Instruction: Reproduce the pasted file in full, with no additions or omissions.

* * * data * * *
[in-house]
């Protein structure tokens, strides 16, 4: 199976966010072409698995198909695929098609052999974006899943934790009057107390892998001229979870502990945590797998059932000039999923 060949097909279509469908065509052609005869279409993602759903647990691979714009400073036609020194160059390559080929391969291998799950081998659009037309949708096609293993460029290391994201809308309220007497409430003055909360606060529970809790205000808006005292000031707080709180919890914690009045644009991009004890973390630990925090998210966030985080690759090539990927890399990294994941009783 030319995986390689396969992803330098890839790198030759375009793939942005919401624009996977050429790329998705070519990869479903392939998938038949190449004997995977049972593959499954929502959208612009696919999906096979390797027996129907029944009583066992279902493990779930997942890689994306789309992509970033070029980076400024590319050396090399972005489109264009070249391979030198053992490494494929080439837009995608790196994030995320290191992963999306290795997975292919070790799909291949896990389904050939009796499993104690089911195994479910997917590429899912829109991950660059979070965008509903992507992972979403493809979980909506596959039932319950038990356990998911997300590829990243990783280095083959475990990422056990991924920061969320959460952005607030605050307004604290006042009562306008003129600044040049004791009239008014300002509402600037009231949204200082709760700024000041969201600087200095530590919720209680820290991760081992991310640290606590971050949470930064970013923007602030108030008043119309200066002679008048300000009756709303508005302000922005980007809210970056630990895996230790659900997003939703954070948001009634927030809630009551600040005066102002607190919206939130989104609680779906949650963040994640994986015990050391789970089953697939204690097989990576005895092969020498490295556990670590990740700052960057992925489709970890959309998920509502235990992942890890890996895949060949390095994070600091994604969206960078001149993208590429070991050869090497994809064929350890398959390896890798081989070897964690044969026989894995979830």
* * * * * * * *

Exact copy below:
[in-house]
């Protein structure tokens, strides 16, 4: 199976966010072409698995198909695929098609052999974006899943934790009057107390892998001229979870502990945590797998059932000039999923 060949097909279509469908065509052609005869279409993602759903647990691979714009400073036609020194160059390559080929391969291998799950081998659009037309949708096609293993460029290391994201809308309220007497409430003055909360606060529970809790205000808006005292000031707080709180919890914690009045644009991009004890973390630990925090998210966030985080690759090539990927890399990294994941009783 030319995986390689396969992803330098890839790198030759375009793939942005919401624009996977050429790329998705070519990869479903392939998938038949190449004997995977049972593959499954929502959208612009696919999906096979390797027996129907029944009583066992279902493990779930997942890689994306789309992509970033070029980076400024590319050396090399972005489109264009070249391979030198053992490494494929080439837009995608790196994030995320290191992963999306290795997975292919070790799909291949896990389904050939009796499993104690089911195994479910997917590429899912829109991950660059979070965008509903992507992972979403493809979980909506596959039932319950038990356990998911997300590829990243990783280095083959475990990422056990991924920061969320959460952005607030605050307004604290006042009562306008003129600044040049004791009239008014300002509402600037009231949204200082709760700024000041969201600087200095530590919720209680820290991760081992991310640290606590971050949470930064970013923007602030108030008043119309200066002679008048300000009756709303508005302000922005980007809210970056630990895996230790659900997003939703954070948001009634927030809630009551600040005066102002607190919206939130989104609680779906949650963040994640994986015990050391789970089953697939204690097989990576005895092969020498490295556990670590990740700052960057992925489709970890959309998920509502235990992942890890890996895949060949390095994070600091994604969206960078001149993208590429070991050869090497994809064929350890398959390896890798081989070897964690044969026989894995979830």